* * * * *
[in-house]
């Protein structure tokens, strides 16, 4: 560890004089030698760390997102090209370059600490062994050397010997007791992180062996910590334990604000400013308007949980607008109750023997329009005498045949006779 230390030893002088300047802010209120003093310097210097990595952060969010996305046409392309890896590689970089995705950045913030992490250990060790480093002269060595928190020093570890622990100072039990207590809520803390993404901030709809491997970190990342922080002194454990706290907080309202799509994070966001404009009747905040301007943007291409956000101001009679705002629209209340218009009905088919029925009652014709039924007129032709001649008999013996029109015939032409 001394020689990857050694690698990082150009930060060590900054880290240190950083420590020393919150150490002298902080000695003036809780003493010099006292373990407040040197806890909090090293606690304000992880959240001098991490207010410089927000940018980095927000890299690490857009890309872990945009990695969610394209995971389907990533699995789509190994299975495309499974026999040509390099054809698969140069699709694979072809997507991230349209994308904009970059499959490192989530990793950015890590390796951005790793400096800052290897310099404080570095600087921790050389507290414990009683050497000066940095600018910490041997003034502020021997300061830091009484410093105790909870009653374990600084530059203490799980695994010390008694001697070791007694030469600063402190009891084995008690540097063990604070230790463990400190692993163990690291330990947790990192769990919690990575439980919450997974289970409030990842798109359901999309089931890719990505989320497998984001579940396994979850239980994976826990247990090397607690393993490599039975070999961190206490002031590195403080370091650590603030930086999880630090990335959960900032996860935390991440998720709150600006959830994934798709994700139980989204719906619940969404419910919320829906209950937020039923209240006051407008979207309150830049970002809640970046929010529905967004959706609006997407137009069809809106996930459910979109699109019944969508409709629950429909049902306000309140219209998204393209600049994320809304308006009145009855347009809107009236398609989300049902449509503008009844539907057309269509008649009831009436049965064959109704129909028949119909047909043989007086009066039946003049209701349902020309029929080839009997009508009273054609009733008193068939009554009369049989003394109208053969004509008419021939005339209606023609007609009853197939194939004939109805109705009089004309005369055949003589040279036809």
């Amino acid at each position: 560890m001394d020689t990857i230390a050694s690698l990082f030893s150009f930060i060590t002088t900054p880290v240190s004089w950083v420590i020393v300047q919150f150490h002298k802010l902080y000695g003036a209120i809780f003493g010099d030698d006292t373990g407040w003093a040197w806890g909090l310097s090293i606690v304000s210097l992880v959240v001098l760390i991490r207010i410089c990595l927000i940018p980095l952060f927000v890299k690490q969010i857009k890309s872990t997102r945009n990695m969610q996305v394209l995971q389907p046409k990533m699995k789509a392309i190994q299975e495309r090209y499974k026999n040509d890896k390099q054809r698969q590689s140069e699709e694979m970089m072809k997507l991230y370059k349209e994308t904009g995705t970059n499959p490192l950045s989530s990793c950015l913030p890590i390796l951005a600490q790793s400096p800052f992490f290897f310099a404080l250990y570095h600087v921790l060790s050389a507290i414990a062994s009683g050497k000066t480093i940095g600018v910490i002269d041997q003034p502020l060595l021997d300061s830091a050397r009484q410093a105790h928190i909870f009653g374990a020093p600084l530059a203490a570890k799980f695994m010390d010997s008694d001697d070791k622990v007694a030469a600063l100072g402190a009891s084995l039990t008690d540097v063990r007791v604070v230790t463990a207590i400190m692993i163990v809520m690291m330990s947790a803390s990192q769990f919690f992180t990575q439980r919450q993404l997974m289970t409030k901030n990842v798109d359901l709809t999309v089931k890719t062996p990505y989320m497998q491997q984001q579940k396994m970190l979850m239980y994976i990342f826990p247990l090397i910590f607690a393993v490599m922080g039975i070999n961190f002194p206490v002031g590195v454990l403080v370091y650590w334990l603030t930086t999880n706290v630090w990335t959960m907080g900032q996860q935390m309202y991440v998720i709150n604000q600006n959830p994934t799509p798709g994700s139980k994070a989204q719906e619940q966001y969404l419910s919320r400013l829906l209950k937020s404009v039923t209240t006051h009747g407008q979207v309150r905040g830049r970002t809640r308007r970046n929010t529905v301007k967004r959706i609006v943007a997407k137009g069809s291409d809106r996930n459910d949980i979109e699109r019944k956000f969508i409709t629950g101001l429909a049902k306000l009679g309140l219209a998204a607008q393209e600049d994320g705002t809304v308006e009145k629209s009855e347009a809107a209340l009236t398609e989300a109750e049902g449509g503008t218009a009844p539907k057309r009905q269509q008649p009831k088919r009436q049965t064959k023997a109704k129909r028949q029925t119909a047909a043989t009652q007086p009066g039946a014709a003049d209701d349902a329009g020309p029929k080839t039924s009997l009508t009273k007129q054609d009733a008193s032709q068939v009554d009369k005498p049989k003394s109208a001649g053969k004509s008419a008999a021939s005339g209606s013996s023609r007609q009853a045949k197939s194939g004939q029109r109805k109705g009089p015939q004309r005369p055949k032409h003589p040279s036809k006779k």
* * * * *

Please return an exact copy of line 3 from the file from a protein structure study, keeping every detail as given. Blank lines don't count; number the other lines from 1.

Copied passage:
């Amino acid at each position: 560890m001394d020689t990857i230390a050694s690698l990082f030893s150009f930060i060590t002088t900054p880290v240190s004089w950083v420590i020393v300047q919150f150490h002298k802010l902080y000695g003036a209120i809780f003493g010099d030698d006292t373990g407040w003093a040197w806890g909090l310097s090293i606690v304000s210097l992880v959240v001098l760390i991490r207010i410089c990595l927000i940018p980095l952060f927000v890299k690490q969010i857009k890309s872990t997102r945009n990695m969610q996305v394209l995971q389907p046409k990533m699995k789509a392309i190994q299975e495309r090209y499974k026999n040509d890896k390099q054809r698969q590689s140069e699709e694979m970089m072809k997507l991230y370059k349209e994308t904009g995705t970059n499959p490192l950045s989530s990793c950015l913030p890590i390796l951005a600490q790793s400096p800052f992490f290897f310099a404080l250990y570095h600087v921790l060790s050389a507290i414990a062994s009683g050497k000066t480093i940095g600018v910490i002269d041997q003034p502020l060595l021997d300061s830091a050397r009484q410093a105790h928190i909870f009653g374990a020093p600084l530059a203490a570890k799980f695994m010390d010997s008694d001697d070791k622990v007694a030469a600063l100072g402190a009891s084995l039990t008690d540097v063990r007791v604070v230790t463990a207590i400190m692993i163990v809520m690291m330990s947790a803390s990192q769990f919690f992180t990575q439980r919450q993404l997974m289970t409030k901030n990842v798109d359901l709809t999309v089931k890719t062996p990505y989320m497998q491997q984001q579940k396994m970190l979850m239980y994976i990342f826990p247990l090397i910590f607690a393993v490599m922080g039975i070999n961190f002194p206490v002031g590195v454990l403080v370091y650590w334990l603030t930086t999880n706290v630090w990335t959960m907080g900032q996860q935390m309202y991440v998720i709150n604000q600006n959830p994934t799509p798709g994700s139980k994070a989204q719906e619940q966001y969404l419910s919320r400013l829906l209950k937020s404009v039923t209240t006051h009747g407008q979207v309150r905040g830049r970002t809640r308007r970046n929010t529905v301007k967004r959706i609006v943007a997407k137009g069809s291409d809106r996930n459910d949980i979109e699109r019944k956000f969508i409709t629950g101001l429909a049902k306000l009679g309140l219209a998204a607008q393209e600049d994320g705002t809304v308006e009145k629209s009855e347009a809107a209340l009236t398609e989300a109750e049902g449509g503008t218009a009844p539907k057309r009905q269509q008649p009831k088919r009436q049965t064959k023997a109704k129909r028949q029925t119909a047909a043989t009652q007086p009066g039946a014709a003049d209701d349902a329009g020309p029929k080839t039924s009997l009508t009273k007129q054609d009733a008193s032709q068939v009554d009369k005498p049989k003394s109208a001649g053969k004509s008419a008999a021939s005339g209606s013996s023609r007609q009853a045949k197939s194939g004939q029109r109805k109705g009089p015939q004309r005369p055949k032409h003589p040279s036809k006779k």